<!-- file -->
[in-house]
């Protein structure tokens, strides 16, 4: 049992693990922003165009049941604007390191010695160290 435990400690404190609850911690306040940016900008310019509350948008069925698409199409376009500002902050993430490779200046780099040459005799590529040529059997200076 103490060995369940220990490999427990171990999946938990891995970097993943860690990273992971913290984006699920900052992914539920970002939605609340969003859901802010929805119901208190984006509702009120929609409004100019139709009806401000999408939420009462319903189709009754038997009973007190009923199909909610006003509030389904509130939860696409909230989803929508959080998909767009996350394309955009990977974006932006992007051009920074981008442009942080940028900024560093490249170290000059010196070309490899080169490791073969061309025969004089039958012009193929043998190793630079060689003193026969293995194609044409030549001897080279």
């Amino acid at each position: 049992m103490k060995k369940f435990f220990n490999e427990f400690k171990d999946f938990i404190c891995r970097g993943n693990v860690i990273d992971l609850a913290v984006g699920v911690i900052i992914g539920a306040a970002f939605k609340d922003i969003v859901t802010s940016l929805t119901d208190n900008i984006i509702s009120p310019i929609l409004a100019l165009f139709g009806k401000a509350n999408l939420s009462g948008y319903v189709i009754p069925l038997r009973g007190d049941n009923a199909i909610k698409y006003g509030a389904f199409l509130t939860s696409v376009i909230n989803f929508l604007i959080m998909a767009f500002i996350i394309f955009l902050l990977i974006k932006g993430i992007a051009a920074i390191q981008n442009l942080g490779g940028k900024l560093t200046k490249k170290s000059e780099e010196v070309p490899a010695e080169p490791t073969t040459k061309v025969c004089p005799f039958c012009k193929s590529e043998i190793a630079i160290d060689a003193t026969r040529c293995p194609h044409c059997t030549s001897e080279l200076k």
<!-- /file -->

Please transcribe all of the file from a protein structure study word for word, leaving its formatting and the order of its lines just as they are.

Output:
[in-house]
């Protein structure tokens, strides 16, 4: 049992693990922003165009049941604007390191010695160290 435990400690404190609850911690306040940016900008310019509350948008069925698409199409376009500002902050993430490779200046780099040459005799590529040529059997200076 103490060995369940220990490999427990171990999946938990891995970097993943860690990273992971913290984006699920900052992914539920970002939605609340969003859901802010929805119901208190984006509702009120929609409004100019139709009806401000999408939420009462319903189709009754038997009973007190009923199909909610006003509030389904509130939860696409909230989803929508959080998909767009996350394309955009990977974006932006992007051009920074981008442009942080940028900024560093490249170290000059010196070309490899080169490791073969061309025969004089039958012009193929043998190793630079060689003193026969293995194609044409030549001897080279």
């Amino acid at each position: 049992m103490k060995k369940f435990f220990n490999e427990f400690k171990d999946f938990i404190c891995r970097g993943n693990v860690i990273d992971l609850a913290v984006g699920v911690i900052i992914g539920a306040a970002f939605k609340d922003i969003v859901t802010s940016l929805t119901d208190n900008i984006i509702s009120p310019i929609l409004a100019l165009f139709g009806k401000a509350n999408l939420s009462g948008y319903v189709i009754p069925l038997r009973g007190d049941n009923a199909i909610k698409y006003g509030a389904f199409l509130t939860s696409v376009i909230n989803f929508l604007i959080m998909a767009f500002i996350i394309f955009l902050l990977i974006k932006g993430i992007a051009a920074i390191q981008n442009l942080g490779g940028k900024l560093t200046k490249k170290s000059e780099e010196v070309p490899a010695e080169p490791t073969t040459k061309v025969c004089p005799f039958c012009k193929s590529e043998i190793a630079i160290d060689a003193t026969r040529c293995p194609h044409c059997t030549s001897e080279l200076k």